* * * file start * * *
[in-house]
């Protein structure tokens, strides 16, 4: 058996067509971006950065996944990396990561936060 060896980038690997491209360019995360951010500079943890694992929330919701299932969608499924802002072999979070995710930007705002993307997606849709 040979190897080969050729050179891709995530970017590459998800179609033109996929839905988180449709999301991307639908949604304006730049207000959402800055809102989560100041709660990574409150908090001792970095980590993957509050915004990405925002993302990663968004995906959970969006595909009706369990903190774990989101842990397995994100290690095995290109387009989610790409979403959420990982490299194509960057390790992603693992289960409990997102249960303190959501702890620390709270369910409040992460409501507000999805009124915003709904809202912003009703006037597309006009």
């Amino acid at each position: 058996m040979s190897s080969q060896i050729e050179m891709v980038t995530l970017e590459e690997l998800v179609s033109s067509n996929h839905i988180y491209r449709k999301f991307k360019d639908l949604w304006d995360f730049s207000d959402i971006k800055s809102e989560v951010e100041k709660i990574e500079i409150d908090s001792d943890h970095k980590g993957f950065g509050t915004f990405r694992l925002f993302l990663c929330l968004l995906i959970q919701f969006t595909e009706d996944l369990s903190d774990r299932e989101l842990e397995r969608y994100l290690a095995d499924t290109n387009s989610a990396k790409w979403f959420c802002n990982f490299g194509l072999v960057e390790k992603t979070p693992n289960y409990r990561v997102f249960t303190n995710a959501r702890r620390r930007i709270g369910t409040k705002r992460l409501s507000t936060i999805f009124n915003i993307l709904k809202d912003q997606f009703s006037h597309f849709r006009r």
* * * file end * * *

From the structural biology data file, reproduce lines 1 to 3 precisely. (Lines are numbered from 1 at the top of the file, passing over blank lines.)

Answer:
[in-house]
């Protein structure tokens, strides 16, 4: 058996067509971006950065996944990396990561936060 060896980038690997491209360019995360951010500079943890694992929330919701299932969608499924802002072999979070995710930007705002993307997606849709 040979190897080969050729050179891709995530970017590459998800179609033109996929839905988180449709999301991307639908949604304006730049207000959402800055809102989560100041709660990574409150908090001792970095980590993957509050915004990405925002993302990663968004995906959970969006595909009706369990903190774990989101842990397995994100290690095995290109387009989610790409979403959420990982490299194509960057390790992603693992289960409990997102249960303190959501702890620390709270369910409040992460409501507000999805009124915003709904809202912003009703006037597309006009």
């Amino acid at each position: 058996m040979s190897s080969q060896i050729e050179m891709v980038t995530l970017e590459e690997l998800v179609s033109s067509n996929h839905i988180y491209r449709k999301f991307k360019d639908l949604w304006d995360f730049s207000d959402i971006k800055s809102e989560v951010e100041k709660i990574e500079i409150d908090s001792d943890h970095k980590g993957f950065g509050t915004f990405r694992l925002f993302l990663c929330l968004l995906i959970q919701f969006t595909e009706d996944l369990s903190d774990r299932e989101l842990e397995r969608y994100l290690a095995d499924t290109n387009s989610a990396k790409w979403f959420c802002n990982f490299g194509l072999v960057e390790k992603t979070p693992n289960y409990r990561v997102f249960t303190n995710a959501r702890r620390r930007i709270g369910t409040k705002r992460l409501s507000t936060i999805f009124n915003i993307l709904k809202d912003q997606f009703s006037h597309f849709r006009r």